My first one-day sitting

Today I was at Appamada Zen Center before 8 am, and I left at 5 pm. This is the first time I’ve done a one-day sitting. I feel jazzed about it! I will do this again!

We started with the regular Sunday morning service–30 minutes of group zazen followed by 10 minutes of kinhin (walking meditation). Repeat these a couple of times. Then a reading and discussion.

The reading was about anatta, the nature of the non-self. Buddha characterized the self as a stream, constantly changing.

After the service, there was a tea break for those of us staying for the one-day meditation (about a dozen people). Then we did 30 minutes of zazen, then another half hour of chores. I brushed the dust and dirt of each of the zafus while others vacuumed the zabutons, damp-mopped, swept, weeded outside, etc.

Then zazen again, followed by lunch, a mid-afternoon tea break, a question and answer period, with more zazen and kinhin in between.

At practice inquiry during the morning service, I had asked Peg about sitting all day. She advised me to sit with my sit bones at the very front edge of the zafu and recommended placing a small flat pillow under the back of the zafu to give it more height. Then she advised sitting with my pelvis slightly tilted forward to allow my back to relax into its natural lumbar curve.

So I did. At each zazen, I switched the top leg in half-Lotus and also sat in the seiza style (sit bones on a cushion with calves under thighs).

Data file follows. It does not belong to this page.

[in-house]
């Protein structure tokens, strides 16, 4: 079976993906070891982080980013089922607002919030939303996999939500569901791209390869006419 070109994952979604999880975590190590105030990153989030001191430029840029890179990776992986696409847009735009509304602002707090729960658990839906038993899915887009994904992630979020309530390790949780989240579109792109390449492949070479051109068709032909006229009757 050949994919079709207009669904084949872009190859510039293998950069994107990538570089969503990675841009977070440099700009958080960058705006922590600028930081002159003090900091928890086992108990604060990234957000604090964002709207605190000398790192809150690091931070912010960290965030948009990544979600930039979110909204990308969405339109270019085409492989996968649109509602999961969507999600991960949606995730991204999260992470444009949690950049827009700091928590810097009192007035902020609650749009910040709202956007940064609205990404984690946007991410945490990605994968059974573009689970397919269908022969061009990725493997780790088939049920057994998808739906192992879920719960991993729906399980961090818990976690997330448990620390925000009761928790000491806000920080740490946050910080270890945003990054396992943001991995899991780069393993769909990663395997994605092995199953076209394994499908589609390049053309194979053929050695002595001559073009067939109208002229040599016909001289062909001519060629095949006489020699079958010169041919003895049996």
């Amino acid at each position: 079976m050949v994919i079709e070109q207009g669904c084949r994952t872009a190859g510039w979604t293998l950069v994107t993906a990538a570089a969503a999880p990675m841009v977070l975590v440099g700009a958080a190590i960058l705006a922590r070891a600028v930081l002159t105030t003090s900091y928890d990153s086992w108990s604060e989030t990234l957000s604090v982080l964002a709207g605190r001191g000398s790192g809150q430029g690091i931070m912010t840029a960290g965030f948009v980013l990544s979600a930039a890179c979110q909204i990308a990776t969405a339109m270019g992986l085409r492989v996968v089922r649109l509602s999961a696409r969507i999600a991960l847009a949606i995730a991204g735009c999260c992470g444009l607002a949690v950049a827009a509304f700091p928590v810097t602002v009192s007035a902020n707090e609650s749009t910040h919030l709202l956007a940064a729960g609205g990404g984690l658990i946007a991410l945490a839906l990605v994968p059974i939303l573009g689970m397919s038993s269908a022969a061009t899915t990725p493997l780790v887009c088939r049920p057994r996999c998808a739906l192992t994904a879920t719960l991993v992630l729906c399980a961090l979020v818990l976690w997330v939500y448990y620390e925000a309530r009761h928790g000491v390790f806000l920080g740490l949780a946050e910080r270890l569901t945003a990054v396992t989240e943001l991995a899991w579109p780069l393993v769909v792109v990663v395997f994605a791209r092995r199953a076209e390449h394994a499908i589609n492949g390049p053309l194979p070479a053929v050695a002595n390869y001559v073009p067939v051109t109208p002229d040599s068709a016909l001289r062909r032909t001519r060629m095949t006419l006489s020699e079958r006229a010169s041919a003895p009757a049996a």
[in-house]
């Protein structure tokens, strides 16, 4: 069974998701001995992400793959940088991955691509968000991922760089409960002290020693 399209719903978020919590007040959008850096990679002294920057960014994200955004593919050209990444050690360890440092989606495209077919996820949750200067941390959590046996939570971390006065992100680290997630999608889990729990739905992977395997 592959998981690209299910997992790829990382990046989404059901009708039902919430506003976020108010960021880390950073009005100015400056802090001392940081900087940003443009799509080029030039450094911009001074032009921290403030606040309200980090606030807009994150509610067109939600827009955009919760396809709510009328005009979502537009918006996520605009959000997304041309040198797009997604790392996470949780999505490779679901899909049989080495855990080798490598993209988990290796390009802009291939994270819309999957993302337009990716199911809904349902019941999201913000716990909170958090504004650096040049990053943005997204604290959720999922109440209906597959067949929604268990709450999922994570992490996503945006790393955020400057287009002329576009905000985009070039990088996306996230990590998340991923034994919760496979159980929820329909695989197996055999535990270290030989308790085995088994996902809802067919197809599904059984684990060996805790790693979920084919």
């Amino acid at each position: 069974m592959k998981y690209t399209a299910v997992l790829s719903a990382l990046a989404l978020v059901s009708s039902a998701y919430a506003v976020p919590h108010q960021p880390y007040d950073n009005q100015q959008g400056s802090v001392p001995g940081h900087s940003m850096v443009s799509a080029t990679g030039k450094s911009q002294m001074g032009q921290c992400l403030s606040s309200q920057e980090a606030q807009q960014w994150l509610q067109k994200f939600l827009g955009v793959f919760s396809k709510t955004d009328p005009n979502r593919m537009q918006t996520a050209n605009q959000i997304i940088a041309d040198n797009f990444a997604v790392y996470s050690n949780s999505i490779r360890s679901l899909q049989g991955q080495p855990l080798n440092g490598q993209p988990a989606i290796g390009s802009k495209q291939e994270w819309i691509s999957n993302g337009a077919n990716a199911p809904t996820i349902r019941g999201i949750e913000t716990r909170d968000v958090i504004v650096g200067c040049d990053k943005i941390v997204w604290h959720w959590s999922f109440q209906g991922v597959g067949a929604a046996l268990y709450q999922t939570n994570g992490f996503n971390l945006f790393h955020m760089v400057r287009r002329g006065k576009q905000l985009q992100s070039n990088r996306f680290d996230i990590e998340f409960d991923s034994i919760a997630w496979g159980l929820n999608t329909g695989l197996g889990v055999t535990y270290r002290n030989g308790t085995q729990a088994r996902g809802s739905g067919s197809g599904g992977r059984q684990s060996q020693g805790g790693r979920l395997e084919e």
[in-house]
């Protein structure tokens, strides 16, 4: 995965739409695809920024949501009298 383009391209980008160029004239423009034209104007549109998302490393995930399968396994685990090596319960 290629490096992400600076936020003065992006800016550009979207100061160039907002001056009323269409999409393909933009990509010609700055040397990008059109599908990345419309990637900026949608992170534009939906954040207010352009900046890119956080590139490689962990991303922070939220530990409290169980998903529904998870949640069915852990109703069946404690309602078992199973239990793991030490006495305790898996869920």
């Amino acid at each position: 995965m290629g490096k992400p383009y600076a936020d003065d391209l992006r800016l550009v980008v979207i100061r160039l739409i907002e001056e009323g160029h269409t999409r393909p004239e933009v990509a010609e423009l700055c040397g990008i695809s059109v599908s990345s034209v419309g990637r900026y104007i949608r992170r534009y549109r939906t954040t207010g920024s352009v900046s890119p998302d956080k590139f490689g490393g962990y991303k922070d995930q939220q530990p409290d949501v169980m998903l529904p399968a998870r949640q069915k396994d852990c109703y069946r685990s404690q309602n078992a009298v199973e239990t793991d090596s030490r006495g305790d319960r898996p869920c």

I lost track of how many times I did zazen today–maybe 6? And 10 minutes of kinhin maybe 5 times? At no time did we sit for more than 30 minutes straight, so I’m guessing I spent a total of about 3 hours on the zafu and close to another hour in kinhin.

I did some yoga during the lunch break–vinyasas of down dog, plank, cobra. It woke me up and probably made my afternoon easier.

I was the only new person attending this one-day sitting. During the Q&A, pain was the topic. It seems you never get away from it completely.

Although I certainly have had issues while meditating–in my sacrum area, with adhesions in my thighs, with one leg falling asleep–those have become less of a problem after 3.5 months of sitting daily.

Today I noticed a little “glitch” in my spine in the middle of my thoracic vertebrae, and early, my left foot got crampy and just did not want to go on top in half-Lotus. Later it was fine. And that’s about it.

Someone relayed a story that Flint had asked during his studies why we do this–sit with pain. The response was to have empathy with those whose pain does not end when the bell rings.

Someone else stated that pain is inevitable, but suffering is the story you tell yourself about pain that keeps you experiencing it.

I noticed at breaks that there was a natural silence among the participants. I noticed that I felt very relaxed and content. My mind was in the immersed,  present state. During breaks, I walked aimlessly around in the yard, looking at plants, and I sat in the study and looked at the books on the shelves and out the window.

This is experiencing the non-seeking mind. Others appeared to be experiencing this state as well.

So. Life happens one day at a time. If I can do one day of sitting, I can do multiple days. When the time is right, I imagine I will have that experience.


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